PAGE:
We couldn't do real tress growing up because my youngest brother had an allergy. Now, I wouldn't even try it until my youngest is 3. That's two very long years from now.

Original Mike said...

I like this idea, but then I do bonsai so I've already got trees in pots. In fact, I wouldn't give it back to them, I'd keep it myself.

Original Mike said...

I see a problem with this idea, however. Bringing them into a warm house for a month in the winter is going to be pretty stressful on them.

edutcher said...

Can't stand fake - yes, fake! not artificial - trees. We buy a real one (when we can afford it) and, yes, I decorate it (The Blonde has a couple of things (understandable) about Christmas). I like the smell of them, the look of them, and the feel of them.

Ours go up Christmas Eve and comes down 1/2. We (and Sherlock(!)) keep it watered, so there isn't a fire hazard.

We even bought a live one the first year in our present house and planted it after Christmas out back. So there are several ways to do it.

Some people can make a fake tree work for them, but I suppose I'm a sentimental slob.

PS A friend of The Blonde's, who used to make sure she had Christmas before I came along, gave us a fake tree with fiber-optic lights a few years ago. We'll use it this year. Money's a bit tight.

Ignorance is Bliss said...

And how does said tree feel? Permanently pot-bound.

As opposed to the ones to be ground up into mulch. They feel quite chipper.

garage mahal said...

Buy a nice artificial tree. It's totally eco-friendly, in an honest and non-self-indulgent way.

Althouse the Nanny knows what's best for us!

Patrick said...

For the past several years, we have dragged the kids about an hour north to cut down a fresh tree. Always nice to have a fresh tree, but sometimes a pain in the ass. This year, we stayed in town and thought we'd get one at the local farmers' market. Lowest price? $80. Ended up at the local hardware store and picked one up for $25. The needles are already falling out, and it's not sucking up much water. Plus, it took longer to get around town than just going up to cut the damn thing down. Next year? Cancel Christmas! Ha.

Original Mike said...

We're buying our formerly live tree tonight.

garage mahal said...

We got a beautiful Scotch Pine at Hanns.

NotYourTypicalNewYorker said...

"And how does said tree feel? Permanently pot-bound."

Best laugh I've had all day!

Sofa King said...

I decided if you're going to go with a fake tree, why constrain yourself to an approximation of a real tree? So I too got a silver/white/iridescent tree, with all monochrome lights and ornamentation, and instead of the vintage (and inefficient) color-wheel and spotlight, I got one of these and set it to cycle through all the hues. It uses so little energy I can leave it on all the time.

former law student said...

We already have an artificial tree:

http://30daysout.files.wordpress.com
/2008/11/aluminum.jpg

Two problems with having a fake tree: it doesn't smell like a real tree, and I have to find a place to store it. I prefer to cut down a tree, which the city will chip for mulch at the end of the season. I buy cut flowers, too -- somehow plastic and silk ones do not satisfy.

Beginning some years ago, people were guilted into buying living Christmas trees. But, unless you want to turn your back yard into a fir forest, there's nothing you can do with your LCT after the season ends. A LCT that someone will store for you sounds ideal.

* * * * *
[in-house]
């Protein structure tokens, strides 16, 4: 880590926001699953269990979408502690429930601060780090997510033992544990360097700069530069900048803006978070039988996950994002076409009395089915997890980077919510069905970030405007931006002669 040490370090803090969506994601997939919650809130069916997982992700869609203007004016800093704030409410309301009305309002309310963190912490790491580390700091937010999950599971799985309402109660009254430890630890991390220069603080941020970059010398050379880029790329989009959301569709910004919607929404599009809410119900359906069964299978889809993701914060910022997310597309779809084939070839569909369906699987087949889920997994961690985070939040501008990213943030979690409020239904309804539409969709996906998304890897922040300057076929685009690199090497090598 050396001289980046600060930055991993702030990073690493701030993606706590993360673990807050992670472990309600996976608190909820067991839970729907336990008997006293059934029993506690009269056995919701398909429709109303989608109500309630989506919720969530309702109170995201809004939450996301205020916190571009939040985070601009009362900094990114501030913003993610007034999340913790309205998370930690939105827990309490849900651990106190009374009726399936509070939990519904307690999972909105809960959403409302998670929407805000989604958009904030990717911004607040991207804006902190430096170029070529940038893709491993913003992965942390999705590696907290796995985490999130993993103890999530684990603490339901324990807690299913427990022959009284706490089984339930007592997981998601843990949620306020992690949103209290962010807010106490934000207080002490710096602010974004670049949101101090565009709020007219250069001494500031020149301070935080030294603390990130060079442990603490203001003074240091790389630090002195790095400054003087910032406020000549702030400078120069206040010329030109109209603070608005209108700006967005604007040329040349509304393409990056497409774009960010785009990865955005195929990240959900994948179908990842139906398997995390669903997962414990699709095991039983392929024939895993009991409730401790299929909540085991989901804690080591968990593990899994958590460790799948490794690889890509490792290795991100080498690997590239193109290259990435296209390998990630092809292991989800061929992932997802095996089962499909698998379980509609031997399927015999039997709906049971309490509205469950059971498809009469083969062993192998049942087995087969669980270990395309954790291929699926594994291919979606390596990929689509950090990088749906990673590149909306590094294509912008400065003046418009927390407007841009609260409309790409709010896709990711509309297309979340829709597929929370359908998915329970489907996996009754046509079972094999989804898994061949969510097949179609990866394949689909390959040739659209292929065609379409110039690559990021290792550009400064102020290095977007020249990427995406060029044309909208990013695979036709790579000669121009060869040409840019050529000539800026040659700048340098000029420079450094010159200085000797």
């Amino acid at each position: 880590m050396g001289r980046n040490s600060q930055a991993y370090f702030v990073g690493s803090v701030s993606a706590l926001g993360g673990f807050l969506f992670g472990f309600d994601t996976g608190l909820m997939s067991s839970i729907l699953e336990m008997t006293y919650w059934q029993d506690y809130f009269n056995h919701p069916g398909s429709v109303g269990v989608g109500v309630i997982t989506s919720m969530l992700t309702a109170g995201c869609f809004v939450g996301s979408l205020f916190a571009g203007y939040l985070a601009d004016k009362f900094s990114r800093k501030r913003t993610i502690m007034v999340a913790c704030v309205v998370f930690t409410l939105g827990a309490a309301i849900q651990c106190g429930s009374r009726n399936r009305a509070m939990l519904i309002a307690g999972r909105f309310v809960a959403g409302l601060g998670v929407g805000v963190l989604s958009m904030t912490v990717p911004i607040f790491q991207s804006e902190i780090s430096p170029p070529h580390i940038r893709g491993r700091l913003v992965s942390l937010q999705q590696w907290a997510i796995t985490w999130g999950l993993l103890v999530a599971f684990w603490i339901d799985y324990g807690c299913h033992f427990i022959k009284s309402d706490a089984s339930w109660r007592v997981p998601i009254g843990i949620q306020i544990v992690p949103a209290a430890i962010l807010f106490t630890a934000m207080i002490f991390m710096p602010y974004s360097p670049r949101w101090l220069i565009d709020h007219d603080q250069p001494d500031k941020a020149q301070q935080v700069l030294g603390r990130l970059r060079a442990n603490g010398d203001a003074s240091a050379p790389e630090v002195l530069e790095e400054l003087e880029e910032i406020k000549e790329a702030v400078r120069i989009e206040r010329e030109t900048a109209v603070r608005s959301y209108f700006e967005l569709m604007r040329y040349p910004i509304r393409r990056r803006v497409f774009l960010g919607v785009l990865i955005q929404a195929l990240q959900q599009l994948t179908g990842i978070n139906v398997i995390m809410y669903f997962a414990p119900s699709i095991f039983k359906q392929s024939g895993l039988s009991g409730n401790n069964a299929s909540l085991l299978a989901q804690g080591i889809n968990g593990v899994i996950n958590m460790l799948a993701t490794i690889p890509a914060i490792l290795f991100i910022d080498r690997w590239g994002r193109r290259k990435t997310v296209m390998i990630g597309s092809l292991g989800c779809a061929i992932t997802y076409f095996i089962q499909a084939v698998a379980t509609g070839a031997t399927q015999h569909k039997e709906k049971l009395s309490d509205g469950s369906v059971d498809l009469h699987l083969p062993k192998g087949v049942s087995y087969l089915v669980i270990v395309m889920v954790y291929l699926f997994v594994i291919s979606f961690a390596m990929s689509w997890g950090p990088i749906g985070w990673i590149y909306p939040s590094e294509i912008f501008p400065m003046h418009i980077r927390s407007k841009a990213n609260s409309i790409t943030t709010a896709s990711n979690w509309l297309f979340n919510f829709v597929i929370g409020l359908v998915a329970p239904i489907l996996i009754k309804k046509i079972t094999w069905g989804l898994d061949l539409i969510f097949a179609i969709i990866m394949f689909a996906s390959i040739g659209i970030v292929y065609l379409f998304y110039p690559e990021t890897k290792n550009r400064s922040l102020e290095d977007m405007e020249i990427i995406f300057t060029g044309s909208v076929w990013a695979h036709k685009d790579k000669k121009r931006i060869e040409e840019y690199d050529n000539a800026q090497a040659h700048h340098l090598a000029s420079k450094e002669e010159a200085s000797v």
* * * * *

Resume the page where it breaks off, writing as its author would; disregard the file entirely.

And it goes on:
E.M. Davis said...

Althouse the Nanny knows what's best for us!

Unless she's introducing the Holiday Seasonal In-House Decoration Fire Hazard Avoidance Act of 2010 at Congress, she's got nothing on our current Nannies.

former law student said...

whether or not to get a tree if we're going to be traveling over the holidays.

For years, we would put up our tree early in the month, and take it down the weekend before we left home.

E.M. Davis said...

These are the bomb, artificial-tree wise. I dig that flip technology.

Alas, my fake tree budget isn't quite Frontgate worthy.

DADvocate said...

These trees will still grow from year to year. They will get too big for the house or to move with reasonable ease. (An acquaintance who grows Christmas trees told be a 6' tree with a root ball will weigh 300 lbs of more.)

Not a well thought out idea except to rip-off eco-idiots.

Original Mike said...

These trees will still grow from year to year. They will get too big for the house or to move with reasonable ease. (An acquaintance who grows Christmas trees told be a 6' tree with a root ball will weigh 300 lbs of more.)

I have a 5 foot tall yew in a pot. Have grown it in that pot for years. You keep it the size you want by pruning. It's called bonsai.

Ann Althouse said...

Oh, yeah, the weight of a potted tree is much greater than the weight of a cut tree. I'm sure all that trucking around of the potted trees is terrible for the environment.

Artificial trees are lightweight, and they are transported once, used for decades, and yes, eventually they are thrown out. But they're not toxic. And the total trash is much less than for many other things you buy. No worse than throwing out a couple plastic lawn chairs. Do you avoid buying things like that because of your concern for landfills?

I saw a really nice hill the other day that was made from a landfill. What is wrong with that? It looked good.

Ann Althouse said...

Meade wanted to put artificial grass in the front yard. I couldn't accept that.

Bender said...

My place is too small for a typical Christmas tree, real or fake, so I get a living Norfolk pine to put in the bay window instead.

And I routinely end up killing it within a few months because I keep underwatering it or overwatering it or feeding it poison or something.

Maybe I'll go for a rosemary plant instead this year. I would get a cut three-foot mini-tree, which would fit in the bay window (and I really do miss the smell of a real tree), but I can never find any tree stands!